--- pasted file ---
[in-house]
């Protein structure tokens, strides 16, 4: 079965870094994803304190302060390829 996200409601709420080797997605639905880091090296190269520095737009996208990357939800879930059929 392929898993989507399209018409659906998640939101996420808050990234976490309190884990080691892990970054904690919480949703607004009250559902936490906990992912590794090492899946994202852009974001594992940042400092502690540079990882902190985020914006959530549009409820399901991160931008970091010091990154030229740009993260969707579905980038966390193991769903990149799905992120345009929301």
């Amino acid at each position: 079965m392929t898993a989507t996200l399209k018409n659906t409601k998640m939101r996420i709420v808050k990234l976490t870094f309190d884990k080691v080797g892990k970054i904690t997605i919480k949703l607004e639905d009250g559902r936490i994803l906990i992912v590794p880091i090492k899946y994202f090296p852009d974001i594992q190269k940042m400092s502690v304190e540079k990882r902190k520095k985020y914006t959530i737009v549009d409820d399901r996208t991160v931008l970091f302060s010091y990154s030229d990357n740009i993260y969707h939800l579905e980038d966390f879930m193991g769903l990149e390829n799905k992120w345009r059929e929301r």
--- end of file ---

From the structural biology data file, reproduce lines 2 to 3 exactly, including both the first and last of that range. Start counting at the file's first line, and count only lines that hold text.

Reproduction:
């Protein structure tokens, strides 16, 4: 079965870094994803304190302060390829 996200409601709420080797997605639905880091090296190269520095737009996208990357939800879930059929 392929898993989507399209018409659906998640939101996420808050990234976490309190884990080691892990970054904690919480949703607004009250559902936490906990992912590794090492899946994202852009974001594992940042400092502690540079990882902190985020914006959530549009409820399901991160931008970091010091990154030229740009993260969707579905980038966390193991769903990149799905992120345009929301």
């Amino acid at each position: 079965m392929t898993a989507t996200l399209k018409n659906t409601k998640m939101r996420i709420v808050k990234l976490t870094f309190d884990k080691v080797g892990k970054i904690t997605i919480k949703l607004e639905d009250g559902r936490i994803l906990i992912v590794p880091i090492k899946y994202f090296p852009d974001i594992q190269k940042m400092s502690v304190e540079k990882r902190k520095k985020y914006t959530i737009v549009d409820d399901r996208t991160v931008l970091f302060s010091y990154s030229d990357n740009i993260y969707h939800l579905e980038d966390f879930m193991g769903l990149e390829n799905k992120w345009r059929e929301r």